We came up with an improvement for the Junto Alpha platform we were using to get virtual meetings more focused: a chess-clock, like a time budget you can use wisely. When time is up, you are muted until everyone's time is up.
What did we not talk about?Strange question to begin with, you are right, but I find it remarkable that this group of almost-strangers who "faced" each other live for the first time gave no attention to smalltalk, big etiquette, bragging (one of us reads a book a day, two enjoy audiobooks at double speed), pitching, critique and the like. There was a silent trust and long stretches of silence as we explored gifts we exchanged. More on that later.
Then, what did we talk about?Initially, and just briefly about this new tool that connected us. Once settled, it faded into the background of attention and we just used it as or room.
Introduction, we all read Seth's books (that is why we are here). How long we were in Japan - all four of us here had lived out of their home country for a year or more. Doing what is right.
“Wouldn’t it be great if . . . ” we all do what we love. Would make us happy. We received a first gift of many book recommendations and weblinks: Start with Why by Simon Sinek.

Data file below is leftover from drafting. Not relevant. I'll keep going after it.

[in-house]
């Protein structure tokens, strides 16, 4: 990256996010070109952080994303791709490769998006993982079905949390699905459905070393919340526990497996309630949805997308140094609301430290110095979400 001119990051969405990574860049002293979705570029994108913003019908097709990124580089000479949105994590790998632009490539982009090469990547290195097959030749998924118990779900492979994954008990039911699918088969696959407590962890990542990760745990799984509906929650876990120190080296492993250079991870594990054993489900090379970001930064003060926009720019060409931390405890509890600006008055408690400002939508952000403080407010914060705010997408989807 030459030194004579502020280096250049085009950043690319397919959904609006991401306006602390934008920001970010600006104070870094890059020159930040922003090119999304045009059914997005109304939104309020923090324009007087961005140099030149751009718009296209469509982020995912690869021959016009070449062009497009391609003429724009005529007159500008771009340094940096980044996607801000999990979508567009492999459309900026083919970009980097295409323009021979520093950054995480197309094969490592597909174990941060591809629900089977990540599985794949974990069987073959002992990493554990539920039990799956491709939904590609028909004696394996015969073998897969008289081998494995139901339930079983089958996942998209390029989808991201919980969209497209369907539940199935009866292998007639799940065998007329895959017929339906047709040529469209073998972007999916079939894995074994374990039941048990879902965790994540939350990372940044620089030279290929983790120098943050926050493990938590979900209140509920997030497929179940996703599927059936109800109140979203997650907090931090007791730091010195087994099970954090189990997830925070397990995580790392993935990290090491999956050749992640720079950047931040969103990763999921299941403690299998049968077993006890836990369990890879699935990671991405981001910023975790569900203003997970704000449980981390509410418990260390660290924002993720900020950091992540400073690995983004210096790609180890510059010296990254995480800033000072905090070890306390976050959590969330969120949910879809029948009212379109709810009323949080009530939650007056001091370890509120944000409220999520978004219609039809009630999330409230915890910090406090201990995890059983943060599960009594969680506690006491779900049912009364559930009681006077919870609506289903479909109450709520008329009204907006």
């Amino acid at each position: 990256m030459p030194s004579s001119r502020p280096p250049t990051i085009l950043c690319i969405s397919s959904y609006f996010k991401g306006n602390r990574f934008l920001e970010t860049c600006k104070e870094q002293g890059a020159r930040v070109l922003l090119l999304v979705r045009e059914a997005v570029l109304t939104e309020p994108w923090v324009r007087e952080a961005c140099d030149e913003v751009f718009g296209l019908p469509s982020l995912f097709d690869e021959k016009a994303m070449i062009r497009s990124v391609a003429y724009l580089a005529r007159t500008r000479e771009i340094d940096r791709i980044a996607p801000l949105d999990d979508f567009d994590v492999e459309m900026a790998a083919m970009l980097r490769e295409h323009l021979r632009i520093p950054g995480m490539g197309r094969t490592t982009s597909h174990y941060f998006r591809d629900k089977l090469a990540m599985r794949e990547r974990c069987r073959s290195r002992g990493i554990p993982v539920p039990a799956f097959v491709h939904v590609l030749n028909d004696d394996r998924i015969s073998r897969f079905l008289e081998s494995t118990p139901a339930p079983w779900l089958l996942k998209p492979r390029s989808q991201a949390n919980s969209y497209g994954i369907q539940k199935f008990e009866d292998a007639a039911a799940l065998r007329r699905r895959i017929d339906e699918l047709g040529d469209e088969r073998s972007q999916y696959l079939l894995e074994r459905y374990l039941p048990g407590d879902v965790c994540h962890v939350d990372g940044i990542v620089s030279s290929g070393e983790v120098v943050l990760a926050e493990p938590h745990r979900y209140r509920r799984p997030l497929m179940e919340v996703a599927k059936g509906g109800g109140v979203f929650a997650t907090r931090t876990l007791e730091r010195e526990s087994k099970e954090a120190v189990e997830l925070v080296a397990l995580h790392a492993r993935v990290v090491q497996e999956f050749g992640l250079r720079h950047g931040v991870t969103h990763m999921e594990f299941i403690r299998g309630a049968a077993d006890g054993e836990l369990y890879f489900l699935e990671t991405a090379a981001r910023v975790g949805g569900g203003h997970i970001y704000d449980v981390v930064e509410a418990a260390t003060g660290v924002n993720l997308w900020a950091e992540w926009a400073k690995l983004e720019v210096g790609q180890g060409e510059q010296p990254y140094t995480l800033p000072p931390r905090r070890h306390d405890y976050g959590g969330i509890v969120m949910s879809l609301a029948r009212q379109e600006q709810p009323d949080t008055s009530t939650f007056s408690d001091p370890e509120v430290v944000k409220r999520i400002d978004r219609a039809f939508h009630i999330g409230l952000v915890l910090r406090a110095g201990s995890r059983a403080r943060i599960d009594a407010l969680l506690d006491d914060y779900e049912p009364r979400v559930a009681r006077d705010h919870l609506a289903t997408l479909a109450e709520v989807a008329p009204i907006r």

People often do not know what they want, what would make them happy, motivate them. Secrets of successful marketing and selling. Two of us shared training and professional sales experience, one of us studies for MBA. Our main points of agreement: Listen first, sell later (where have I seen that before?). How to sense where a need becomes apparent and why you never push a sale if you do not feel you are helping your customer. Hint: it is better to leave politely and keep permission to call again.
The difficulty to find Jobs in Japan, or entrepreneurship, especially as a foreigner. To open your own business, it seems you have 30X the paperwork than in other countries.
How one guy who does not fit in opened a restaurant in Japan with $20,000 and made it successful by sticking to his art and by visiting other people's pages on the most popular social network here, mixi.jp. Mixi is by member's invitation only and it shows you who who visited your page (didn't know that). Once people found the restaurant awesome, they talked about it, brought their friends, and the idea spread.